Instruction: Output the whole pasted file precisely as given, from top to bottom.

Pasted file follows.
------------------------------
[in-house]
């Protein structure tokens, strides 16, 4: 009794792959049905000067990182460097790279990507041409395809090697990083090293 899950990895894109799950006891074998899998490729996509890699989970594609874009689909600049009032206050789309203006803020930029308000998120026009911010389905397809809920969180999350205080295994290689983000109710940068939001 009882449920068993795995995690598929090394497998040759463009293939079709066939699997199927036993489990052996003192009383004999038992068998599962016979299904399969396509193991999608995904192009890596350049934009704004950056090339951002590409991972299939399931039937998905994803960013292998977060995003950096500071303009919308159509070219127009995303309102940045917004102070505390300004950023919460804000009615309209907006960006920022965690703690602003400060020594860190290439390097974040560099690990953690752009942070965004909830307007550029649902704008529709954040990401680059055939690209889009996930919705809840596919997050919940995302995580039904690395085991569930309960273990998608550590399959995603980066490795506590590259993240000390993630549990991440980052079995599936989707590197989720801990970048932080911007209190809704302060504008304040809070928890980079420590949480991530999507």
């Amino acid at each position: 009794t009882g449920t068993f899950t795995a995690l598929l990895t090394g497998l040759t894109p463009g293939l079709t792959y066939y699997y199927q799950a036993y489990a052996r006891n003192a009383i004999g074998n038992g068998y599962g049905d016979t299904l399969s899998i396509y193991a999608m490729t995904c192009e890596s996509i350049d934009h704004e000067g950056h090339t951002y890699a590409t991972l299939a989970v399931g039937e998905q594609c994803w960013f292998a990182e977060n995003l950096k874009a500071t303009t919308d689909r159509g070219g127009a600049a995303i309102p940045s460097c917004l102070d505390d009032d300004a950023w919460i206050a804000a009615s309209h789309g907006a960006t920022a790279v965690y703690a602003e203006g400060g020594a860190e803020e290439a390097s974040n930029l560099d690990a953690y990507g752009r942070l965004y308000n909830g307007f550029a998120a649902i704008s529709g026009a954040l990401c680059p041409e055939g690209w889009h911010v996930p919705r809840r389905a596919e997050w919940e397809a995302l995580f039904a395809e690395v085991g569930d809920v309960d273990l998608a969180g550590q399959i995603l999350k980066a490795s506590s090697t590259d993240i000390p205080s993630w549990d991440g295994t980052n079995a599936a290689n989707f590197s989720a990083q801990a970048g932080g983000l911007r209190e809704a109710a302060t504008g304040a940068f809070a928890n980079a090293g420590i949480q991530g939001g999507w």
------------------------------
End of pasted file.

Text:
[in-house]
């Protein structure tokens, strides 16, 4: 009794792959049905000067990182460097790279990507041409395809090697990083090293 899950990895894109799950006891074998899998490729996509890699989970594609874009689909600049009032206050789309203006803020930029308000998120026009911010389905397809809920969180999350205080295994290689983000109710940068939001 009882449920068993795995995690598929090394497998040759463009293939079709066939699997199927036993489990052996003192009383004999038992068998599962016979299904399969396509193991999608995904192009890596350049934009704004950056090339951002590409991972299939399931039937998905994803960013292998977060995003950096500071303009919308159509070219127009995303309102940045917004102070505390300004950023919460804000009615309209907006960006920022965690703690602003400060020594860190290439390097974040560099690990953690752009942070965004909830307007550029649902704008529709954040990401680059055939690209889009996930919705809840596919997050919940995302995580039904690395085991569930309960273990998608550590399959995603980066490795506590590259993240000390993630549990991440980052079995599936989707590197989720801990970048932080911007209190809704302060504008304040809070928890980079420590949480991530999507």
């Amino acid at each position: 009794t009882g449920t068993f899950t795995a995690l598929l990895t090394g497998l040759t894109p463009g293939l079709t792959y066939y699997y199927q799950a036993y489990a052996r006891n003192a009383i004999g074998n038992g068998y599962g049905d016979t299904l399969s899998i396509y193991a999608m490729t995904c192009e890596s996509i350049d934009h704004e000067g950056h090339t951002y890699a590409t991972l299939a989970v399931g039937e998905q594609c994803w960013f292998a990182e977060n995003l950096k874009a500071t303009t919308d689909r159509g070219g127009a600049a995303i309102p940045s460097c917004l102070d505390d009032d300004a950023w919460i206050a804000a009615s309209h789309g907006a960006t920022a790279v965690y703690a602003e203006g400060g020594a860190e803020e290439a390097s974040n930029l560099d690990a953690y990507g752009r942070l965004y308000n909830g307007f550029a998120a649902i704008s529709g026009a954040l990401c680059p041409e055939g690209w889009h911010v996930p919705r809840r389905a596919e997050w919940e397809a995302l995580f039904a395809e690395v085991g569930d809920v309960d273990l998608a969180g550590q399959i995603l999350k980066a490795s506590s090697t590259d993240i000390p205080s993630w549990d991440g295994t980052n079995a599936a290689n989707f590197s989720a990083q801990a970048g932080g983000l911007r209190e809704a109710a302060t504008g304040a940068f809070a928890n980079a090293g420590i949480q991530g939001g999507w």